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Our History
Past Commandants

1955 and 1956 John Jewett *

1957 Eugene Hauck *

1958 Wallace Olsen *

1959 Robert McCurdy *

1960 S.A. Opsata *

1961 Earle Glant *

1962 Phil Simon e

1963 Donald Jordan *

1964 James Waesche *

1965 Harold Shallow *

1966 Chester Valley *

1967 David Ostreich *

1968 Konrad Erikson *

1969 John Fuda *

1970 Bill Rose *

1971 Phillip Buck e

1972 Murry Luther *

1973 Walter Guidinger *

1974 Donald Jones *

1975 Howard Hill *

1976 Walter Foote *

1977 Don Sidel *

1978 J. D. Ott *

1979 Lynn Oswald e

1980 Douglas A. Thompson e

1981 Bill Baines e

1982 Gene Merlino *

1983 Bob Fox *

1984 Dick White e

1986 Rick Mickels e

1987 Arvin Vander Veen e

1988 Bruce McDonald

1989 Victor Lebel e

1990 Tom Hill e

1991 Mike Popke e

1992 Tony Armstrong e

1993 Ed Ramirez e

1994 Arthur W. Braden

1995 Dick Gilbert e*

1996 Joe Wheat e

1997 Don Roberts

1998 Eric Wechselberger

1999 Ray Biggs

2000 Ray Brand e

2001 Tom McGrath e

2002 Diane Masson

2003 Tim Hinson e

2004 Kim Pierce e

2005 Jerry Knobf e

2006 & 2007 Tom Warnke e

2008 Laurent Martin

2009 Ken North

2010 John Andor

2011 Joe Gong

2012 Bruce Bentley*

2013 Paul Davis

2014 Dee Lee*

2015 Moe Pilgrim

2016 Neal Christiansen

2017 Jen Gonyer e

2018 Gary Stenberg

2019 Mary Valmonte

2020 & 2021 Barb Taylor

2022 Gary Stenberg

2023 Joe Gong


e  Emeritus

*   Deceased

The foundation for Seafair was laid during the Alaska Yukon Pacific Exposition staged between June 1, 1909 and October 16, 1909. The excitement of that Exposition carried on and the following year this article appeared in the Seattle Post Intelligencer:

 “So far the suggestion of a water carnival to be held sometime in August of each year has met more favor than any other suggestion and there seems to be no reason for doubting the ability of promoters to work out a series of water events which would of the most attractive and popular midsummer celebrations In the country".

 Suggestions were to have a festival that would include the thousands of “Indians” that annually came to the area to pick hops who would add to a “Potlatch” of national renown. Potlatch, in Chinook terms means “feast of extreme extravagance on part of the host." The Potlatch idea caught fire and was staged in mid-July 1911.  Seattle would have an event that would challenge the Portland Rose Festival and gain national attention. Each year from 1911 to 1914 there was a Golden Potlatch.  It was discontinued after that year for lack of a continuing professional organization after non-salaried civic promoters got tired.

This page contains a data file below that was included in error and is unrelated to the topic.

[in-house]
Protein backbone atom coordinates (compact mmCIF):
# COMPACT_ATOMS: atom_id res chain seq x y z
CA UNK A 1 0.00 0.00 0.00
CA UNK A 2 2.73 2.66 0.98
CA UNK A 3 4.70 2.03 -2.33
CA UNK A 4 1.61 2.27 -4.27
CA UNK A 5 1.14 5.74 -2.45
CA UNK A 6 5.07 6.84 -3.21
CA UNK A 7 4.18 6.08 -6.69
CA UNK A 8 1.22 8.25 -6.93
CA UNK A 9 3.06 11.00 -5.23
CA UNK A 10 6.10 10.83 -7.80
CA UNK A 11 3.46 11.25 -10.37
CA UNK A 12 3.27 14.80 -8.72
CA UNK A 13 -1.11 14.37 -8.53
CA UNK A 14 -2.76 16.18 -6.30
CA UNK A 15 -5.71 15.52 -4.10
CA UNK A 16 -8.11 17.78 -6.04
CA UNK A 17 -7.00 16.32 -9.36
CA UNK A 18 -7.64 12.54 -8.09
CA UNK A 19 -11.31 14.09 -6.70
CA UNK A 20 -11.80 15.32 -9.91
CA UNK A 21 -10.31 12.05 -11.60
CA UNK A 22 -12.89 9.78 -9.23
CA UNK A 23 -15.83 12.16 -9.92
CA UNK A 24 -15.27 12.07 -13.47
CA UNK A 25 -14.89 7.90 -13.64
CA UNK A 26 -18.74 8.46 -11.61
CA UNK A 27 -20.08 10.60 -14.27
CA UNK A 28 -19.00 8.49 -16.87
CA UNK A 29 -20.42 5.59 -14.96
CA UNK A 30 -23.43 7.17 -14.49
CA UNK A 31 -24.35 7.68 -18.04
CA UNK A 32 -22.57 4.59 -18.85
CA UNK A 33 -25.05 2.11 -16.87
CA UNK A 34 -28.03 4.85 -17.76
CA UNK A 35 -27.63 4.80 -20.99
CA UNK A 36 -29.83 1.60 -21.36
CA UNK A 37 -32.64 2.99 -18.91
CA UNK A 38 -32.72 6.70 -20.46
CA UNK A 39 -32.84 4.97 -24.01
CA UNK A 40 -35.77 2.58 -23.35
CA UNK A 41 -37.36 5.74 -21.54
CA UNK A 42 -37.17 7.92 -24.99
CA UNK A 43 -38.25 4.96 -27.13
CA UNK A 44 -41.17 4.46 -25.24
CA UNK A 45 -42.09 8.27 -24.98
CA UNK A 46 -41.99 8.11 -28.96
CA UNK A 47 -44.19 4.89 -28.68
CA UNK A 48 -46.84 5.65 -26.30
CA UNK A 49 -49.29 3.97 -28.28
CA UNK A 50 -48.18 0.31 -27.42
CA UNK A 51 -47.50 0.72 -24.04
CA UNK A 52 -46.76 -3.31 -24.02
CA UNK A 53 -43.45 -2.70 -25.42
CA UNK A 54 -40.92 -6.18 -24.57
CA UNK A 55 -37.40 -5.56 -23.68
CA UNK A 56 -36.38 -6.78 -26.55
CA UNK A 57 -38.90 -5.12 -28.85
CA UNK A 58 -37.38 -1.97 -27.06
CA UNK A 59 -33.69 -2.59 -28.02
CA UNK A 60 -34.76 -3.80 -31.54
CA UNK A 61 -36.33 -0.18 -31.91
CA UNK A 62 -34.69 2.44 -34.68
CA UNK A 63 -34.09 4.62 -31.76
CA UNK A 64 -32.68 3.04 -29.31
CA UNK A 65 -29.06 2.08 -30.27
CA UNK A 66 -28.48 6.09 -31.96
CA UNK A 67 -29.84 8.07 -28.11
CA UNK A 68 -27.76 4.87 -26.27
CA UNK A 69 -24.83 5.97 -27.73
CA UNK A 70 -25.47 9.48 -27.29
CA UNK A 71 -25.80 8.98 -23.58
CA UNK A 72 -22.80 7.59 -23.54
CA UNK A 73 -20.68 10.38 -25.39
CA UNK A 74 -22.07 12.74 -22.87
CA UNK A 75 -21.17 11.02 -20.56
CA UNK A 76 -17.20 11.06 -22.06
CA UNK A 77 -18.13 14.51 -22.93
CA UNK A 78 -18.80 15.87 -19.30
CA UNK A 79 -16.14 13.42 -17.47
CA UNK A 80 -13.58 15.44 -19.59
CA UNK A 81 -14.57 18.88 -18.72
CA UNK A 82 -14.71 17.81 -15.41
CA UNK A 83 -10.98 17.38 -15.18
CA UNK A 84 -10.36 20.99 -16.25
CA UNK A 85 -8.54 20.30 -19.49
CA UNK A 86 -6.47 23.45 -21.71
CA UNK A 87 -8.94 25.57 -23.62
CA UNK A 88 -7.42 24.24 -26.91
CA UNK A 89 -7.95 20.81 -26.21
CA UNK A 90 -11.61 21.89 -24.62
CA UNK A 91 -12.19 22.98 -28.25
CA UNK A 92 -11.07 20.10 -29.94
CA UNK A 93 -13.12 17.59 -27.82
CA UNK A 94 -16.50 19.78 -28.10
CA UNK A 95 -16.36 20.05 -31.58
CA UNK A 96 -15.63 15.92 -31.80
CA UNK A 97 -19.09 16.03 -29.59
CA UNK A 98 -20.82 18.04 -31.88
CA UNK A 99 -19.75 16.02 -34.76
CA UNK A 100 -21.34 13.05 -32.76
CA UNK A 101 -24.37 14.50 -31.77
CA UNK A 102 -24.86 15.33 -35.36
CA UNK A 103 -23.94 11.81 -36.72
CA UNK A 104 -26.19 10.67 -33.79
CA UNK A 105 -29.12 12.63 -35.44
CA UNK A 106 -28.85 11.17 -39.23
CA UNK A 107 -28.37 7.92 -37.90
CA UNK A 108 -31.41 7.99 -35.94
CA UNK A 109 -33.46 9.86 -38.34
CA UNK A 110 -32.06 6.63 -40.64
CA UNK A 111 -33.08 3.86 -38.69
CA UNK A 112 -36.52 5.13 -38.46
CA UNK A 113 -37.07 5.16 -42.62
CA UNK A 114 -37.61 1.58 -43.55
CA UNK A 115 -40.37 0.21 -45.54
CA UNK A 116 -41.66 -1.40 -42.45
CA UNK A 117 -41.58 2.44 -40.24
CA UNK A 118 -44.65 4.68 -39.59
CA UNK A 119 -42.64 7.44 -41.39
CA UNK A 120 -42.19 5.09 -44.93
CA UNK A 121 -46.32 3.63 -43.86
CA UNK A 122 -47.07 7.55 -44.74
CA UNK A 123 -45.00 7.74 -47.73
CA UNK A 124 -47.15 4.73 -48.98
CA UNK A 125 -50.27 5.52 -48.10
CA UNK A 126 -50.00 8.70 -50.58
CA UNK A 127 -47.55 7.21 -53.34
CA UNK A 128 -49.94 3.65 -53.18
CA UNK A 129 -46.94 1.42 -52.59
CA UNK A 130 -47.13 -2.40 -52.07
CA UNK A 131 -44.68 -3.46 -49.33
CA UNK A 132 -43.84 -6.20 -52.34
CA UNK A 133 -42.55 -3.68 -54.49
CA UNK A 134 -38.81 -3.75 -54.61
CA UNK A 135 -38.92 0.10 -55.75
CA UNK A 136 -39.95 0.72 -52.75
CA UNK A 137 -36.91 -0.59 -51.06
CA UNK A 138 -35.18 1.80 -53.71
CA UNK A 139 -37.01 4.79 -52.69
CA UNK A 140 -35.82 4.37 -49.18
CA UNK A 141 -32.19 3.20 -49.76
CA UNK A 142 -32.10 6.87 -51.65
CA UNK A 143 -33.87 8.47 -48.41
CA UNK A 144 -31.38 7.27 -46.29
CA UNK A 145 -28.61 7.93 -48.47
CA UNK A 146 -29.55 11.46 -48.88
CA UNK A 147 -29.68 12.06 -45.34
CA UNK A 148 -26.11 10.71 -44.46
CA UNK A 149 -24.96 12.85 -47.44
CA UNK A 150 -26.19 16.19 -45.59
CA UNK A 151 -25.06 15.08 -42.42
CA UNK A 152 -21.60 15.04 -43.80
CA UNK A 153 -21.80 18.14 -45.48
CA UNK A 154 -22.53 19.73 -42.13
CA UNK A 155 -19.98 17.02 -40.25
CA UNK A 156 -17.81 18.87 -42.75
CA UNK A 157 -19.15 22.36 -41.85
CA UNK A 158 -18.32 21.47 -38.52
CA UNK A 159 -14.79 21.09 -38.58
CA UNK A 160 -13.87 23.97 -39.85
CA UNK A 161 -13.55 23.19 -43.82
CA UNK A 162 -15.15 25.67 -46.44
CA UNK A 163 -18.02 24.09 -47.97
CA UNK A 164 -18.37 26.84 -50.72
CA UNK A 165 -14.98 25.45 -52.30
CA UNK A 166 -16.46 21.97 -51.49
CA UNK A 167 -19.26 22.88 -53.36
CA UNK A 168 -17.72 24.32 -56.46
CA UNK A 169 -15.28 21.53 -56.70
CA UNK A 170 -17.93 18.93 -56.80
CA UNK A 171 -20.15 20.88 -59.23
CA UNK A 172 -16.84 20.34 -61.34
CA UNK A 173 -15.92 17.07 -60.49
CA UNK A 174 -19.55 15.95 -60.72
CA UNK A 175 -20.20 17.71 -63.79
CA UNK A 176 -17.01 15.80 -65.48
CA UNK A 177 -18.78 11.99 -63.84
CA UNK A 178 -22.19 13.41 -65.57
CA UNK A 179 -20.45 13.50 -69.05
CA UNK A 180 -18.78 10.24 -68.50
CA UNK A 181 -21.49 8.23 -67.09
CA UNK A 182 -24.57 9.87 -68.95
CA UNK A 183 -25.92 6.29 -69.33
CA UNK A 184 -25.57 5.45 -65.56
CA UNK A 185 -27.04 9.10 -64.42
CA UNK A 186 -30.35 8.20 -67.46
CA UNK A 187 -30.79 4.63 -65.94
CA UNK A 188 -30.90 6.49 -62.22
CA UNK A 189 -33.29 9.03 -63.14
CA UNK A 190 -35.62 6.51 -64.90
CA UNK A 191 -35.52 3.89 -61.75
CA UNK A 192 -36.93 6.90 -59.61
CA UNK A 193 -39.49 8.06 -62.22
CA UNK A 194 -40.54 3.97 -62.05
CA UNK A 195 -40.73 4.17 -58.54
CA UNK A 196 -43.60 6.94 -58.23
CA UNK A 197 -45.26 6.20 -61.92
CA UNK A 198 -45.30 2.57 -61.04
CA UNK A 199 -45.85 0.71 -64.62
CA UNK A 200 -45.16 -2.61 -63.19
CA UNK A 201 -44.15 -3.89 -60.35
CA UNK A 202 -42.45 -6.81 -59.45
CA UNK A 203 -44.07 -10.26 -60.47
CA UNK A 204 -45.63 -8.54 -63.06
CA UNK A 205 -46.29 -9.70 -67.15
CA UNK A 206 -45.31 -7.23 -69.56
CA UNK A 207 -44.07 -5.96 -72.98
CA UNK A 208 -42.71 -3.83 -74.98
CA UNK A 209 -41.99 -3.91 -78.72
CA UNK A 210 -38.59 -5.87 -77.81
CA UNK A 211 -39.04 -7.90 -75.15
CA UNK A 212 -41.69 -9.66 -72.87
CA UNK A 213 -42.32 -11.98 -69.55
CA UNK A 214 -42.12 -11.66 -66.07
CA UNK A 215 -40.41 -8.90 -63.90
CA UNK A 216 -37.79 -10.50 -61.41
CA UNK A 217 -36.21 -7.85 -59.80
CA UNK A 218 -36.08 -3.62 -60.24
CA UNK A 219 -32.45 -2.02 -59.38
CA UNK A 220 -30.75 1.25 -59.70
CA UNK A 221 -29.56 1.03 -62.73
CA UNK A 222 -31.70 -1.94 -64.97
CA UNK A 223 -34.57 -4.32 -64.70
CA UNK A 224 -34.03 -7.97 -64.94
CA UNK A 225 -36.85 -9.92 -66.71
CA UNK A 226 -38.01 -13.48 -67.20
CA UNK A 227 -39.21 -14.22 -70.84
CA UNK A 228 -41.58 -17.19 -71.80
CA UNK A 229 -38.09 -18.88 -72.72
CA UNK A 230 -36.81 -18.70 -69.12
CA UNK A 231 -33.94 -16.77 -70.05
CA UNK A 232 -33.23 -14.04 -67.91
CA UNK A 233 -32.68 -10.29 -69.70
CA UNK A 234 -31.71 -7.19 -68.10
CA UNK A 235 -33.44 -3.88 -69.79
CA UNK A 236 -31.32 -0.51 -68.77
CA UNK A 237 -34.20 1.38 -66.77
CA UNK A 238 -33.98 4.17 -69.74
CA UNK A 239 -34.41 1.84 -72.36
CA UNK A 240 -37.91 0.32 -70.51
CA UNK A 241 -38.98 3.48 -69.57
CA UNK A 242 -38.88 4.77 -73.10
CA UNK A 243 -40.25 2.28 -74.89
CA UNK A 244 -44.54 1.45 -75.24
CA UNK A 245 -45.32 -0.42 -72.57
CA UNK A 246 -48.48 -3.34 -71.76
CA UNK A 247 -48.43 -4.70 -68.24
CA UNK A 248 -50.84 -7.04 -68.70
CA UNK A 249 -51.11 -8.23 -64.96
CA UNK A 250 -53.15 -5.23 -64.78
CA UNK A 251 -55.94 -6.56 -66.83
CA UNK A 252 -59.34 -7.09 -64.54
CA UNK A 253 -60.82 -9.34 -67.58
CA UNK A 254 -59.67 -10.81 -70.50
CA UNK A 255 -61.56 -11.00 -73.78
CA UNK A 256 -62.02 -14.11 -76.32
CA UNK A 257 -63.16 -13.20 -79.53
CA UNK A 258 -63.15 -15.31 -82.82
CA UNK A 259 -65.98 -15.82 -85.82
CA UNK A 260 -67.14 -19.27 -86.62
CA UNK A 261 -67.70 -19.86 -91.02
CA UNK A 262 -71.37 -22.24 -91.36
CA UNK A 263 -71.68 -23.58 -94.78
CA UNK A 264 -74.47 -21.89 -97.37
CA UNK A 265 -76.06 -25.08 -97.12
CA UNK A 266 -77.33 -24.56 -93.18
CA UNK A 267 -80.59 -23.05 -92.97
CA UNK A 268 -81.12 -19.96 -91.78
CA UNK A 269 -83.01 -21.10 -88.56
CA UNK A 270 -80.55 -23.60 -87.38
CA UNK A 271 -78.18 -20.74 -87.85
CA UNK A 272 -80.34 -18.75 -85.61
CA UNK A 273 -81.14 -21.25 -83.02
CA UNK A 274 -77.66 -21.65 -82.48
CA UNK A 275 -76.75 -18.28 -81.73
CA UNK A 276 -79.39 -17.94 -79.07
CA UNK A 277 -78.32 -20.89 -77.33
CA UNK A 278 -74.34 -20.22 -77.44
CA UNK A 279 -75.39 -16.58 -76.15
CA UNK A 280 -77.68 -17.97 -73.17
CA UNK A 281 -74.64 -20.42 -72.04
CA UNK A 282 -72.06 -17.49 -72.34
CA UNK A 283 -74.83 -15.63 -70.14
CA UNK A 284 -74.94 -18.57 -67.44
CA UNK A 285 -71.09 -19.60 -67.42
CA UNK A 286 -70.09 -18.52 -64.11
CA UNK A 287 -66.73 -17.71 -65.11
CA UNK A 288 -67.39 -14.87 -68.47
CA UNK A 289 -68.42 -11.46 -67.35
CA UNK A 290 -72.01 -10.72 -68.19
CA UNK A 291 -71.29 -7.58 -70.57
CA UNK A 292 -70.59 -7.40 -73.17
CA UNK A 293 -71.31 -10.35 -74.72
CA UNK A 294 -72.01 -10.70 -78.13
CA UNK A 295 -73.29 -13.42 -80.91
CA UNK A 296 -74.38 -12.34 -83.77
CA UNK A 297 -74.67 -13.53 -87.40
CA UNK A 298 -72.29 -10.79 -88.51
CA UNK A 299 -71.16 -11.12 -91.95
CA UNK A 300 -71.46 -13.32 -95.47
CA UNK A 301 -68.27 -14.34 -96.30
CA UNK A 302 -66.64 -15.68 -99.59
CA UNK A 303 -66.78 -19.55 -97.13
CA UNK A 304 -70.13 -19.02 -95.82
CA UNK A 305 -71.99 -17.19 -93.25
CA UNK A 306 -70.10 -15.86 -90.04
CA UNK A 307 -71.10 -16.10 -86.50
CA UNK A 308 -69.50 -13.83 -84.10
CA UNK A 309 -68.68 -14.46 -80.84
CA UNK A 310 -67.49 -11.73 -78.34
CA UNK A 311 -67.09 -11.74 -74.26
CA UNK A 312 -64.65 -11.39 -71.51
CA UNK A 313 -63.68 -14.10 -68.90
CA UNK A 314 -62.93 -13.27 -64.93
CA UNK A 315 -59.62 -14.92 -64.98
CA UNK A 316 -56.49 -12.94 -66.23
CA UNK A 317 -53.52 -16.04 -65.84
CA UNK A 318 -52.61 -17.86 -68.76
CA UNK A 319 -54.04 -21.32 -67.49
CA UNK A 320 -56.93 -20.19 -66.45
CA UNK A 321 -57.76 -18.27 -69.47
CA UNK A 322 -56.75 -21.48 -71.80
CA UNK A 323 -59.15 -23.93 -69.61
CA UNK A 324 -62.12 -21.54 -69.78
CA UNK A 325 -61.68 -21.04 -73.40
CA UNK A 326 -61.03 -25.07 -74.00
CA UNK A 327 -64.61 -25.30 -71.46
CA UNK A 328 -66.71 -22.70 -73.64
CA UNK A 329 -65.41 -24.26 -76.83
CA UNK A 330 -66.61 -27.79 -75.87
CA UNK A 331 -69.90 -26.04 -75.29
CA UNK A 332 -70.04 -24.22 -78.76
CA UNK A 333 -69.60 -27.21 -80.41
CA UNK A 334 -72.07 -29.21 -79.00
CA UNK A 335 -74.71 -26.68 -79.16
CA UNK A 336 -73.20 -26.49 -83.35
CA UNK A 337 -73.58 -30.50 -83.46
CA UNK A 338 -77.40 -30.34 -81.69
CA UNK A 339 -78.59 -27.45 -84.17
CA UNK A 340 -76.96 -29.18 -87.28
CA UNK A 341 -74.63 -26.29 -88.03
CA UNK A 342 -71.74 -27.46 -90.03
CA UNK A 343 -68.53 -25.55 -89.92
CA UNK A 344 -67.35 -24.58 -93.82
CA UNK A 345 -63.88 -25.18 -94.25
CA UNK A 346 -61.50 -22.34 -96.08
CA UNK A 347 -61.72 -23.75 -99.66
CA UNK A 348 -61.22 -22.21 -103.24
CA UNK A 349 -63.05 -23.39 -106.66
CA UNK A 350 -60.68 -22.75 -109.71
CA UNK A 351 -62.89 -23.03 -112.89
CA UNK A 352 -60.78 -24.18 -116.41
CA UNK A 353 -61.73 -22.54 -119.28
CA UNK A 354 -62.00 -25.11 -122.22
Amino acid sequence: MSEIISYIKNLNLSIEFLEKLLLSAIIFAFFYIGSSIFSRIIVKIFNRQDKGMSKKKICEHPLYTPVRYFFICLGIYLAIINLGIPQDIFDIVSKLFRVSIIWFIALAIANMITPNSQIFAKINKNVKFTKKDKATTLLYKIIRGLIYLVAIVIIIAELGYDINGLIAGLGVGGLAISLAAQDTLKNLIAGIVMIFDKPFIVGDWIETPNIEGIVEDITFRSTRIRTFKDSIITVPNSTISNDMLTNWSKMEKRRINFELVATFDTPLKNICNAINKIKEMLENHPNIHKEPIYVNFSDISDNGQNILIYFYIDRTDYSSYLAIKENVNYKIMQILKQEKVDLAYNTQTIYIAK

The first Golden Potlatch in 1911 had a small United States Navy Fleet; the British sent a sloop of war. There was even a hydroplane exhibition run by the “Triad" owned by Glenn Curtiss of airplane fame.  A barge was burned in Elliott Bay, an auto climbed up Queen Anne Hill and the grand finale, a night Masked Mardi Gras parade.

 In 1912 Jean Romano's wingless hydroplane, which looked like a giant spider, thrilled spectators with a 30 M.P.H. exhibition run off Harbor Island. In 1913 the Golden Potlatch staged three hydroplane races off Madrona Park: a 15 mile race for 16-footers, a 20 mile contest for 26 footers and a 30 mile free for all. The 1914 Golden Potlatch festival fever dwindled after the International Workers of the World (IWW), which was known as a communist organization, mauled five sailors from the fleet. Needless to say this didn't sit well with the Navy which proceeded to ransack the IWW offices.  The 1914 Potlatch had a tough act to follow and after that year ceased operation until 1934 when the Golden Potlatch was revived. The depression period of 1936 and 1937 again dampened the festival. It limped along until the beginning of WWII when it became impractical and unpatriotic.

 However, during the war there was a need for war savings bond rallies, recruitment drives and victory promotions:  Victory Square was born. One block on University Street, between 4th and 5th Avenues, a marathon run of noon time shows was staged. Victory Square began on May 1, 1942 and continued daily until Labor Day every year until the end of the war. After WWII, people who had moved to the area and returning servicemen wanted to promote the greatness of the Northwest.